Lewis Hamilton's third pole position of the season is the McLaren team's 150th since its F1 debut in 1966. (AP Photo)
Lewis Hamilton grabbed McLaren's 150th Formula One pole on Saturday in a Spanish Grand Prix qualifying that left him well-placed to become the fifth different winner in five races.
Venezuelan Pastor Maldonado secured his first front row start with second place on the grid for former champions Williams.
Hamilton's pole was his third of the year but celebrations were short-lived as his team told the Briton to stop the car immediately due to an unspecified problem.
"It's a little bit of a worry," said team principal Martin Whitmarsh.
Ferrari's Fernando Alonso secured third spot for his home race, and one that has only once in 21 years been won by a driver starting off the front row, with Frenchman Romain Grosjean alongside for Lotus. "I think it's one of the best ones I've ever had," Hamilton, runner-up last year, told reporters of his afternoon's work.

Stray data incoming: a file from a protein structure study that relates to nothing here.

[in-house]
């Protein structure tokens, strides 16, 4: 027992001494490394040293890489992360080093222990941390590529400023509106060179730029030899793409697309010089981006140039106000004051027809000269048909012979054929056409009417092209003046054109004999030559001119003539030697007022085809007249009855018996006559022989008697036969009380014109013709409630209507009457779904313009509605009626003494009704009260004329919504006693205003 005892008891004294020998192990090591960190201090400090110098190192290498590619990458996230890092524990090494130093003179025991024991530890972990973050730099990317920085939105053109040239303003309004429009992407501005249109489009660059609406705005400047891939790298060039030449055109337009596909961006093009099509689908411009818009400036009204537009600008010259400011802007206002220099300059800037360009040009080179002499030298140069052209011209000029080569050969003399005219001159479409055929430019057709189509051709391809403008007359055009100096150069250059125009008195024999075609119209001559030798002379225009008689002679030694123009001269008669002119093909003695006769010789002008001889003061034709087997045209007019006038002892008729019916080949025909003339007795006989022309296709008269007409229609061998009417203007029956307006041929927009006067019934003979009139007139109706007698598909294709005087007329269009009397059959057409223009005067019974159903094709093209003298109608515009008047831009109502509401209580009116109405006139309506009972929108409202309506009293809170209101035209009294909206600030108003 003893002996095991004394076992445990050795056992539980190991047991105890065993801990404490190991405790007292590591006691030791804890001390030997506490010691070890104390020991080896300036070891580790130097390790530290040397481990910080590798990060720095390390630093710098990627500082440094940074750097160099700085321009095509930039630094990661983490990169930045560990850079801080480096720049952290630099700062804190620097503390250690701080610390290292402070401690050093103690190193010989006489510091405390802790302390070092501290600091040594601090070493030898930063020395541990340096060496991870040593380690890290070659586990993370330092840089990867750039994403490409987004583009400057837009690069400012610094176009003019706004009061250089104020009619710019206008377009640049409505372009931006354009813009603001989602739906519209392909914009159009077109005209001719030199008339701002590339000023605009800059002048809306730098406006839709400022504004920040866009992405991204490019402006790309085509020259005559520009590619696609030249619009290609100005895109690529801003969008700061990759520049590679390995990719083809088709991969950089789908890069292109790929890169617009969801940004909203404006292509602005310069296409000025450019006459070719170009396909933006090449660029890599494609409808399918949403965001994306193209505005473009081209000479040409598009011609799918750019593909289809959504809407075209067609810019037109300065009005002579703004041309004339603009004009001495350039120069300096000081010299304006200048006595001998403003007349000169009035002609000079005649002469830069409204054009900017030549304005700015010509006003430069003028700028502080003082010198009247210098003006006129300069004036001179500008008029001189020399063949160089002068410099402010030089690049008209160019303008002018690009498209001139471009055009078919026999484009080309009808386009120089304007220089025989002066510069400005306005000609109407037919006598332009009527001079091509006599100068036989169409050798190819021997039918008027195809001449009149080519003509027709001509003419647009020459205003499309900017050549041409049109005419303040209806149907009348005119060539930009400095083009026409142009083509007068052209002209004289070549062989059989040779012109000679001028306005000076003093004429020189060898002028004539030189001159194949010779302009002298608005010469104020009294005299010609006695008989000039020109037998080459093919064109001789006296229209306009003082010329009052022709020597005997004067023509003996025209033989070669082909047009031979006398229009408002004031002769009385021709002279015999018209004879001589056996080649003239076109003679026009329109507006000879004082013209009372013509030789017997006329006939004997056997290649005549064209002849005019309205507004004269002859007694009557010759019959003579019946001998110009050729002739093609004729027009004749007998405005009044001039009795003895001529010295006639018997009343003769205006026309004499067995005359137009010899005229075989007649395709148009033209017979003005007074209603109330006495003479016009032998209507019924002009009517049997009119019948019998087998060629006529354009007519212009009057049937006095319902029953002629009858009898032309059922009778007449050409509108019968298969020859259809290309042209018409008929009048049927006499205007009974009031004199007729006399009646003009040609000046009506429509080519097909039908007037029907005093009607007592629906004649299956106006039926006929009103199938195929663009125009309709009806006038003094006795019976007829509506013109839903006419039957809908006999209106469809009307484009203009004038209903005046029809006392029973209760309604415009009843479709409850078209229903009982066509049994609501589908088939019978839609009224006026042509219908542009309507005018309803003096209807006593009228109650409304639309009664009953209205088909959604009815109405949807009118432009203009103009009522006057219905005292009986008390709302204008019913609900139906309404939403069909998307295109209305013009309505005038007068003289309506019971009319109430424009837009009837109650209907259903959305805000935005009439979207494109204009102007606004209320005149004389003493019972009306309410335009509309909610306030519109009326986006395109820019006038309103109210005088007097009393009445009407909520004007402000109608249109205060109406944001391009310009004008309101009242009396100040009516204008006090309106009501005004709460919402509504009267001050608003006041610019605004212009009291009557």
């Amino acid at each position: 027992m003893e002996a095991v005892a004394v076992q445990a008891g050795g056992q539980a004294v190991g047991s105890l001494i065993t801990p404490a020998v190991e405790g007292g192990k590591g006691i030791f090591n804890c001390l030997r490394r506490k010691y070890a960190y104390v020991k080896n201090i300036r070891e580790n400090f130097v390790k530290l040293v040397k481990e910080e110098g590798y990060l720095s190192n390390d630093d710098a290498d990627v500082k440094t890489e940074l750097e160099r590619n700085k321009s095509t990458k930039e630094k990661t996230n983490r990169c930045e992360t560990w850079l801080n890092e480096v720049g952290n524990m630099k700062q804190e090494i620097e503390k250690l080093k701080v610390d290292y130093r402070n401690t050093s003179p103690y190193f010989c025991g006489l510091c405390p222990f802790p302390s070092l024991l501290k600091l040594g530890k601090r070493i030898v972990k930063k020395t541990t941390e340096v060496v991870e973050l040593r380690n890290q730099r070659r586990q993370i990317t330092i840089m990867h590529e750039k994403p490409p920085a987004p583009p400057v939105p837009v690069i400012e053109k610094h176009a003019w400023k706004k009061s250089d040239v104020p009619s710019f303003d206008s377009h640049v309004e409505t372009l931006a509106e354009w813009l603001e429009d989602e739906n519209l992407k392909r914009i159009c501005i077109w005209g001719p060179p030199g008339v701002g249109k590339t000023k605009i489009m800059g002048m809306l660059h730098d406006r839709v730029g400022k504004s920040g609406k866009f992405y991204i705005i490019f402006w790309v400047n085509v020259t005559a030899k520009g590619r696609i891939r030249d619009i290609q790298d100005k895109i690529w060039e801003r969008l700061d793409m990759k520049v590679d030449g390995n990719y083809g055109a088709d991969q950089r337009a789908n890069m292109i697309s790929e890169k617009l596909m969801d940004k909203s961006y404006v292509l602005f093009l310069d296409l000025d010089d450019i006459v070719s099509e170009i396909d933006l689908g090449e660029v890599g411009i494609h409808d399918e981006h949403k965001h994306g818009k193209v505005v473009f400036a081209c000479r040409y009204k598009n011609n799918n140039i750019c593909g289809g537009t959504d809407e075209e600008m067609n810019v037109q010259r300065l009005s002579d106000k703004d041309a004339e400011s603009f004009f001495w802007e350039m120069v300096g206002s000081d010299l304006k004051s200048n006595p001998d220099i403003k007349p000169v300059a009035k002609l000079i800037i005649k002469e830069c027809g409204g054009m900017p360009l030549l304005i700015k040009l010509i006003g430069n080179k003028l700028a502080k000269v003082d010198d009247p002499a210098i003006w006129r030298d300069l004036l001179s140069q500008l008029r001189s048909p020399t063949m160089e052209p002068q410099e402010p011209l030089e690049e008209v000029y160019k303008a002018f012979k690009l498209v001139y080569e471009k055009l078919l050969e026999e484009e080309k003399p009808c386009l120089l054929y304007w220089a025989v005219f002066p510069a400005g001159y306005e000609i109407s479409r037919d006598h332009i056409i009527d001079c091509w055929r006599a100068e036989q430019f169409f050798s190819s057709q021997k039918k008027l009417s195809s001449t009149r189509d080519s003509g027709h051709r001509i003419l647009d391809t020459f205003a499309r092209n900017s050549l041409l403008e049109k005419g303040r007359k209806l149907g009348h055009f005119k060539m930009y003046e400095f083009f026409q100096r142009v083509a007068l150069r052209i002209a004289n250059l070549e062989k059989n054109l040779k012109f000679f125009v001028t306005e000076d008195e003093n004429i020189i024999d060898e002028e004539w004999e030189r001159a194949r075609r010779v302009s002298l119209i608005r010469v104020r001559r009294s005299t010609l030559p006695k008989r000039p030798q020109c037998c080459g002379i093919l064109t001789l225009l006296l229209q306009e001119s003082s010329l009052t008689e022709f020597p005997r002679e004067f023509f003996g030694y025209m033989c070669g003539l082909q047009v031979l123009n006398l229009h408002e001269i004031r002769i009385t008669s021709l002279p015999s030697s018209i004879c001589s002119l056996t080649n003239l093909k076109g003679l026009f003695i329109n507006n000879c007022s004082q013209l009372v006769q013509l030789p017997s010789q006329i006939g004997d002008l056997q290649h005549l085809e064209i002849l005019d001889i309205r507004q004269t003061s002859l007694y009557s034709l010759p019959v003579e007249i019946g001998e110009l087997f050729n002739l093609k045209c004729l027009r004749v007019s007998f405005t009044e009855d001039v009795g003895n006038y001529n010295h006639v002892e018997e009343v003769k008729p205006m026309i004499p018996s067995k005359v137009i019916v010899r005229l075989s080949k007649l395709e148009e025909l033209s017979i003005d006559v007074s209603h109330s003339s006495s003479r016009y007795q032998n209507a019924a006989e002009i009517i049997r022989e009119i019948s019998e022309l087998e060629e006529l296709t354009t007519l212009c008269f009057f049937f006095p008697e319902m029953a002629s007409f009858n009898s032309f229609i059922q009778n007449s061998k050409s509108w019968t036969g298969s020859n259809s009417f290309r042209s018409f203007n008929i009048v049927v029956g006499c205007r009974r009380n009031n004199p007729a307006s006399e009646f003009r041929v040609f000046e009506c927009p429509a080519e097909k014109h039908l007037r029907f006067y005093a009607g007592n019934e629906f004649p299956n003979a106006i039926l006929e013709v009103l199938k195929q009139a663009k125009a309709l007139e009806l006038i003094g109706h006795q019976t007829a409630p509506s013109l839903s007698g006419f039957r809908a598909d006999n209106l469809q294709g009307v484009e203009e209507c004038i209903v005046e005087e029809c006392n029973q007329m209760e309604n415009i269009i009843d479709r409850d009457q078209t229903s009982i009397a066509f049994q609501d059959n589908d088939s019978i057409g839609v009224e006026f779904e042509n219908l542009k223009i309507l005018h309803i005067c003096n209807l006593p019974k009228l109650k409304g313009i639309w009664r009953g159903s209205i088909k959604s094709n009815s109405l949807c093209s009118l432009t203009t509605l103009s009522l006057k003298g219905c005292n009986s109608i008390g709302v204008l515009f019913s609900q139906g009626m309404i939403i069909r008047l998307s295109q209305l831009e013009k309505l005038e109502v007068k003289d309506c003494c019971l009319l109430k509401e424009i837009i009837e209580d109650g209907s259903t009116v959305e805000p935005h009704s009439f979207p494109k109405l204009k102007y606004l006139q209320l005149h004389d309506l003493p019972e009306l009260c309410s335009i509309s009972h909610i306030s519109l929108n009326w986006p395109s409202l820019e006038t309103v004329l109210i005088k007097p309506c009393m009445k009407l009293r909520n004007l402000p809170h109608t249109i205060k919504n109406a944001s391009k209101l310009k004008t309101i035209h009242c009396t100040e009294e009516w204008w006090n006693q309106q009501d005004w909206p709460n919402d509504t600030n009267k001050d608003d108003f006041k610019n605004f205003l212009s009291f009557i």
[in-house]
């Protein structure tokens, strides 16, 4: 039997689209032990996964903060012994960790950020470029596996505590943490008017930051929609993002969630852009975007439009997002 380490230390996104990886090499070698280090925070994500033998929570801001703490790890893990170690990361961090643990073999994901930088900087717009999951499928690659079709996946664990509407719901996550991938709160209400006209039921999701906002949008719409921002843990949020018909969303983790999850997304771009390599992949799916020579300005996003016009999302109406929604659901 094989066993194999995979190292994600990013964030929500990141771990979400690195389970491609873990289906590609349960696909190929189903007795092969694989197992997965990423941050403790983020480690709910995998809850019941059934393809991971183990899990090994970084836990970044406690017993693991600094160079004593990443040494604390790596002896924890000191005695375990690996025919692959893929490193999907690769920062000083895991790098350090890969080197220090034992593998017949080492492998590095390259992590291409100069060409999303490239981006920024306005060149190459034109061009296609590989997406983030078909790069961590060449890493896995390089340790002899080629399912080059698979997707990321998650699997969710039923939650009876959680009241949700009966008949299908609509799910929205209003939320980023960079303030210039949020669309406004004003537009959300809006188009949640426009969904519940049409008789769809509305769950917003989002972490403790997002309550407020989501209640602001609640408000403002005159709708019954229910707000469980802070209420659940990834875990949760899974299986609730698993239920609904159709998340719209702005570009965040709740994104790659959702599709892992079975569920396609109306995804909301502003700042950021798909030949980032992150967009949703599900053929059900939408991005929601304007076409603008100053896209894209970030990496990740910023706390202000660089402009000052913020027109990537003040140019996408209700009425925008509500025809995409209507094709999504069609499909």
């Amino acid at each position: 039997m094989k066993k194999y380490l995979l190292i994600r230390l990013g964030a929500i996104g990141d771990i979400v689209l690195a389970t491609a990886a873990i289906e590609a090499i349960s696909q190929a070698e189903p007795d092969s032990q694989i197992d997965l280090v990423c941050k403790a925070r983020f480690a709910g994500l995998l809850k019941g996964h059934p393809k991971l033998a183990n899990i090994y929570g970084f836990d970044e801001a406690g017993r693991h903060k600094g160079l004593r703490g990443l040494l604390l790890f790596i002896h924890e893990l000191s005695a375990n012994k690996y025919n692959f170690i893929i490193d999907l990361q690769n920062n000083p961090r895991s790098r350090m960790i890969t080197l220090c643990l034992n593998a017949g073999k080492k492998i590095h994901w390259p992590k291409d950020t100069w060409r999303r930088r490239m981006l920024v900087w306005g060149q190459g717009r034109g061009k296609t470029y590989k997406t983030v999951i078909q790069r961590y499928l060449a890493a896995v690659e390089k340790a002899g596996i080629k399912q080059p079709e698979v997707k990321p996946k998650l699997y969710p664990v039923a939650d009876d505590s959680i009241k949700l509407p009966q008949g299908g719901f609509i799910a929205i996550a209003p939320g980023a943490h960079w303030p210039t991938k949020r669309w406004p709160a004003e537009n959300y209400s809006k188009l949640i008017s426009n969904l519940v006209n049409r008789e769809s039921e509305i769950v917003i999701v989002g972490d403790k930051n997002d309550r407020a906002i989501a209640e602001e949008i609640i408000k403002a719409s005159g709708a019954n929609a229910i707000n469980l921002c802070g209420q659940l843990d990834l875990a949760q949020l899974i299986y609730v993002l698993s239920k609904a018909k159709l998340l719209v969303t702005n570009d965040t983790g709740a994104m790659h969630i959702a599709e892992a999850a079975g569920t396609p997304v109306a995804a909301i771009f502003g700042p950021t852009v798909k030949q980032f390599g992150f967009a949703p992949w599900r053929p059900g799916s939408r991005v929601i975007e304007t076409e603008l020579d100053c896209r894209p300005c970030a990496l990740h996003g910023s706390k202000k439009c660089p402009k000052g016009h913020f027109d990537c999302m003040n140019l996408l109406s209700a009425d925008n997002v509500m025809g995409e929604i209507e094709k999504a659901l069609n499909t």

"This has always been a great place for me."
Shaking things up
Maldonado, who had rocketed to the fastest time in the second session, was delighted to shake up the order at the front with Williams first front row start since Nico Hulkenberg's surprise pole in Brazil in 2010.
"We have been working so hard trying to understand these tyres and to develop our car around these tyres, we did a very good step forward for this race," he said.
Red Bull's double world champion and series leader Sebastian Vettel qualified eighth without setting a lap time in the final session.
"Ultimately Sebastian didn't have great one-lap pace this afternoon, maybe it was the wind, but you have to look at it two ways," said team principal Christian Horner.
"Going into the race with four new sets of tyres is an advantage. Mark has four sets of new tyres and Seb has used one more set effectively so F1 is a strategic game."
Vettel's Australian team mate Mark Webber's saw his hopes of a third Spanish pole in a row disappear when he failed to make the cut for the final session and qualified 12th.
That was one place behind Hamilton's British team mate and 2009 champion Jenson Button, who will also be able to change his car's setup with tyres saved for the race.
"I don't know where it went wrong. All day I've struggled with balance," said Button, who had been fastest in Friday practice.
"I thought we would be reasonably competitive and at least get into Q3 (the final session) but that's not the case. I haven't changed that much but struggled with the balance."
Kimi Raikkonen starts fifth for Lotus with Mexican Sergio Perez sixth for Sauber. Nico Rosberg qualified seventh for Mercedes, with team mate Michael Schumacher ninth.